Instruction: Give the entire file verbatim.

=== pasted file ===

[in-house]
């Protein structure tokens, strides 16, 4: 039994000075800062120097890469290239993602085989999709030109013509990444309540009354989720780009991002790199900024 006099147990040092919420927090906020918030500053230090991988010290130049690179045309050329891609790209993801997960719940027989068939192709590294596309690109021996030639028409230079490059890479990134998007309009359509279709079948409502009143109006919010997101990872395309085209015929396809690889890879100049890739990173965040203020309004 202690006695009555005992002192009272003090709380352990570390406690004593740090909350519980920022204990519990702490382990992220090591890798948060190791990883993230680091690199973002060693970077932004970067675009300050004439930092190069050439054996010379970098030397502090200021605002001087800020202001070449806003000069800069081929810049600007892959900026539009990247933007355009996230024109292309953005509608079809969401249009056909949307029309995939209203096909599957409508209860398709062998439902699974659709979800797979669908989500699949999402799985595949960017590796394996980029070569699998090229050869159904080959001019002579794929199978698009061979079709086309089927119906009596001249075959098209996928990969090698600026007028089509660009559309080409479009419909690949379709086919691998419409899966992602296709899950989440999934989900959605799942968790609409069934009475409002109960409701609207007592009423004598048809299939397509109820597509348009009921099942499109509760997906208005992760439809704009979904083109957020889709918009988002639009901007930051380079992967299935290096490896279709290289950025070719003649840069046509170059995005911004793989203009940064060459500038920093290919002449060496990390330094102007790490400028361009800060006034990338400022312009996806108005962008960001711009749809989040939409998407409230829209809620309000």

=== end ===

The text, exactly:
[in-house]
């Protein structure tokens, strides 16, 4: 039994000075800062120097890469290239993602085989999709030109013509990444309540009354989720780009991002790199900024 006099147990040092919420927090906020918030500053230090991988010290130049690179045309050329891609790209993801997960719940027989068939192709590294596309690109021996030639028409230079490059890479990134998007309009359509279709079948409502009143109006919010997101990872395309085209015929396809690889890879100049890739990173965040203020309004 202690006695009555005992002192009272003090709380352990570390406690004593740090909350519980920022204990519990702490382990992220090591890798948060190791990883993230680091690199973002060693970077932004970067675009300050004439930092190069050439054996010379970098030397502090200021605002001087800020202001070449806003000069800069081929810049600007892959900026539009990247933007355009996230024109292309953005509608079809969401249009056909949307029309995939209203096909599957409508209860398709062998439902699974659709979800797979669908989500699949999402799985595949960017590796394996980029070569699998090229050869159904080959001019002579794929199978698009061979079709086309089927119906009596001249075959098209996928990969090698600026007028089509660009559309080409479009419909690949379709086919691998419409899966992602296709899950989440999934989900959605799942968790609409069934009475409002109960409701609207007592009423004598048809299939397509109820597509348009009921099942499109509760997906208005992760439809704009979904083109957020889709918009988002639009901007930051380079992967299935290096490896279709290289950025070719003649840069046509170059995005911004793989203009940064060459500038920093290919002449060496990390330094102007790490400028361009800060006034990338400022312009996806108005962008960001711009749809989040939409998407409230829209809620309000």